When can a will be contested?

On Behalf of | Jun 24, 2015 | Wills |

Many Massachusetts residents would likely consider a will to be the most important estate planning document. In many cases, a last will and testament serves as the cornerstone of a comprehensive estate plan and provides directives for the distribution of an individual’s property, assets and personal belongings.

Given the significance of a will, it’s important that individuals who draft or amend a will seek help from an attorney who handles estate planning matters. At times, a decedent’s family members may have questions or concerns about the contents of a will. In cases where family members or other interested parties question the validity of a will or believe that a loved one was coerced or forced to make amendments to an existing will or draft a new will, legal steps may be taken to contest a will.

A will contest may seek to challenge and invalidate all or only specific portions of a will. When contesting a will, a plaintiff must have specific legal grounds for doing so. This legal requirement prevents a disgruntled spouse or family member from taking action to contest a will merely for his or her own benefit.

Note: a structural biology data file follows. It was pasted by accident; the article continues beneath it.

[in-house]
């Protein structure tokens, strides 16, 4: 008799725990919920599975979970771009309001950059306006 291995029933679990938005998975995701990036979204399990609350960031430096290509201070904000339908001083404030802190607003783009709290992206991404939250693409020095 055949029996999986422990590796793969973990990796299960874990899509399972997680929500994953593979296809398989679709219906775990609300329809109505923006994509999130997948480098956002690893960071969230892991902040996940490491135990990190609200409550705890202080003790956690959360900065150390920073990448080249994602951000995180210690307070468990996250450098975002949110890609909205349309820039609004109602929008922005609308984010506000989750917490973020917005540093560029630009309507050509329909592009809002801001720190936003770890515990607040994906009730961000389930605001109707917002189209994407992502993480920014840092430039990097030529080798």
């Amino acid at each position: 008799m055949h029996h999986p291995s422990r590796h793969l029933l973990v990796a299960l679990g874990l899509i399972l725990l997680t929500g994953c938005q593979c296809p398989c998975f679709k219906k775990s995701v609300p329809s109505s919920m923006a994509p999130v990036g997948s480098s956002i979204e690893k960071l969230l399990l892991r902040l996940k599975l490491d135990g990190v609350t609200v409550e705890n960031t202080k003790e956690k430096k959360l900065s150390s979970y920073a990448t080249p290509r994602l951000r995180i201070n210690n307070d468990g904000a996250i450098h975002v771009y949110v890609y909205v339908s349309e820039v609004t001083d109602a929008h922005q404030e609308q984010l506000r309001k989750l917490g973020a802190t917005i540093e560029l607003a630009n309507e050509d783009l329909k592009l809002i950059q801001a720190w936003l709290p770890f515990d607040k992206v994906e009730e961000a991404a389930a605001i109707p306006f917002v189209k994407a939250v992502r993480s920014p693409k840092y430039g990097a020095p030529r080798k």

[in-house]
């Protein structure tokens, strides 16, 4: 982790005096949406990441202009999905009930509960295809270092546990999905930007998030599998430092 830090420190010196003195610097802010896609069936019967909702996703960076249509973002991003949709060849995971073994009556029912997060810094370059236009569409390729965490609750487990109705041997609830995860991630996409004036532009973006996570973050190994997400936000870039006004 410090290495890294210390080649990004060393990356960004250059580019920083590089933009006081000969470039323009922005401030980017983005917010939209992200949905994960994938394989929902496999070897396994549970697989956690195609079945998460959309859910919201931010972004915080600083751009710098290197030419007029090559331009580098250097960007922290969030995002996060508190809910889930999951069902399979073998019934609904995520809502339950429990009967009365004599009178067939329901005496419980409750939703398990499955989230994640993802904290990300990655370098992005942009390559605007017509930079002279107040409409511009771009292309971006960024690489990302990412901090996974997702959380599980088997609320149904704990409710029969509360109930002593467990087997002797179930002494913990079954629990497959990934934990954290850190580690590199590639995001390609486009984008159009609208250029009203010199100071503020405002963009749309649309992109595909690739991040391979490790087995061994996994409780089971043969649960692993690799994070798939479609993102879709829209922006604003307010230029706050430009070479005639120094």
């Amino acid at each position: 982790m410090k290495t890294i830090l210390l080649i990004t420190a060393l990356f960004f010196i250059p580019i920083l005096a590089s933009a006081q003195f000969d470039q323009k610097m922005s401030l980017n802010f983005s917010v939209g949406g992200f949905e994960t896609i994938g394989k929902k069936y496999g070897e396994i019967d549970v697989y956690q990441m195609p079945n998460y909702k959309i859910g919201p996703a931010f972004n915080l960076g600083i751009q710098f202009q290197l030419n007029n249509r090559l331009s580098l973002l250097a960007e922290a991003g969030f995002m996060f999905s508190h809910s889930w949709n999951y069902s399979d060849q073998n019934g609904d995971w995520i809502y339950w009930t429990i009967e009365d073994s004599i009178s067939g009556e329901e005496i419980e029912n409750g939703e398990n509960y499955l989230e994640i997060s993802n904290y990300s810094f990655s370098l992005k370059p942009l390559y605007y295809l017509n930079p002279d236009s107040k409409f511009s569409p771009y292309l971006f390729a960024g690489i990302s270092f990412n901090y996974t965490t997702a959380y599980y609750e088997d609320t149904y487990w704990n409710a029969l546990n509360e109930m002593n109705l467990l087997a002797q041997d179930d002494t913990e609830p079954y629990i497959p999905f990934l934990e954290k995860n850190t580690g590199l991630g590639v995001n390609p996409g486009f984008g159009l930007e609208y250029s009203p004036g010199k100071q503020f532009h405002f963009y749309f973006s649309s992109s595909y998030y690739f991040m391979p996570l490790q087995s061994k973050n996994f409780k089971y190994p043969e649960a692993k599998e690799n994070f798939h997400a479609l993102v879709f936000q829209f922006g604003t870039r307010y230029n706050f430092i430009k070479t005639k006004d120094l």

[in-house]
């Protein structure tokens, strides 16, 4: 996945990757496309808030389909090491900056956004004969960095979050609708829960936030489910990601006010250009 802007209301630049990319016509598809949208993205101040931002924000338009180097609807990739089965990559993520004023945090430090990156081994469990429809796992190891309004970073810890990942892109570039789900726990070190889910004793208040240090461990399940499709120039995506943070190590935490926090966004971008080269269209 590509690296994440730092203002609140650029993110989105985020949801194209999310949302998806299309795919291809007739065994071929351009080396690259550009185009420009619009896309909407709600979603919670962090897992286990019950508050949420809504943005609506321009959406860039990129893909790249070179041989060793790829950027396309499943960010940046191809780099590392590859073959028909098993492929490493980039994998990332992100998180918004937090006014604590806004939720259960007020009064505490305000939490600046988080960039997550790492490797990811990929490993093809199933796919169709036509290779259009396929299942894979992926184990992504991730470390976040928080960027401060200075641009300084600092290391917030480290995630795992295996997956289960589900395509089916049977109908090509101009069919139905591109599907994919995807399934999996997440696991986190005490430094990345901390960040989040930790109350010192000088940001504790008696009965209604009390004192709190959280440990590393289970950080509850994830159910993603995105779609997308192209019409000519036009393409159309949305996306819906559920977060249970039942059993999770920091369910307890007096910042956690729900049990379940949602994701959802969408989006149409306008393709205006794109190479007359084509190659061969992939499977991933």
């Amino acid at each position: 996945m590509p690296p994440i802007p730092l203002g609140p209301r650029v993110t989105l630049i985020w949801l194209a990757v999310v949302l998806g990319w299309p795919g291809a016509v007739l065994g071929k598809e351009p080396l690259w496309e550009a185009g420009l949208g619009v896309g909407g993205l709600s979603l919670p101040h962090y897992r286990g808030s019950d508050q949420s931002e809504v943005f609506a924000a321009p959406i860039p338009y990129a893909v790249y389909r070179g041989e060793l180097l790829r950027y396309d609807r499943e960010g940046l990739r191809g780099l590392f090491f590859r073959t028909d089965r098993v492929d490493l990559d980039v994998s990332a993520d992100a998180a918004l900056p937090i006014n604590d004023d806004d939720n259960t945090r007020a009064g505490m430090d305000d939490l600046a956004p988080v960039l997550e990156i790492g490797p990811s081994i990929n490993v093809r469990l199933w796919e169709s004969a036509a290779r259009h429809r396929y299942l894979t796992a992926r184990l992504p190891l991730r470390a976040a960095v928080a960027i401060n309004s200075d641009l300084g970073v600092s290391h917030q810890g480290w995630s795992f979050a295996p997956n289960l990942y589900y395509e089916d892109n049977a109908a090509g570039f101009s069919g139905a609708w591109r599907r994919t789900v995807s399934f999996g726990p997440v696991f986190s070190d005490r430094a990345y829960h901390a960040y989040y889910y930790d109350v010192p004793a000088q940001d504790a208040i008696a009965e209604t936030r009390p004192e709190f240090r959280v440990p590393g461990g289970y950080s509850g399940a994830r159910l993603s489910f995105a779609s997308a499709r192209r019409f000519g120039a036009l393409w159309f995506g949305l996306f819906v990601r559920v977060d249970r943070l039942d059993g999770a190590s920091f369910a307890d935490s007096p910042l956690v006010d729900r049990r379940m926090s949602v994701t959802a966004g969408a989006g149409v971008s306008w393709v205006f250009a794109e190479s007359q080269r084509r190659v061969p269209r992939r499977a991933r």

Legal grounds for contesting a will include claims of fraud, forgery, undue influence and lack of testamentary capacity. For example, if a loved one was diagnosed with dementia or Alzheimer’s disease prior to making changes to or drafting a will, interested parties who have a valid claim may seek to contest a will based on the claim that an individual lacked testamentary capacity. Additionally, a will may be contested if it’s believed that an individual was unduly influenced or manipulated by another party with regard to a will’s provisions.

Will contests are often complex and highly emotional cases. For these reasons, it’s imperative to seek the advice and assistance of an attorney who has successfully handled similar probate litigation matters.

Source: FindLaw.com, “Reasons to Challenge a Will,” June 19, 2015


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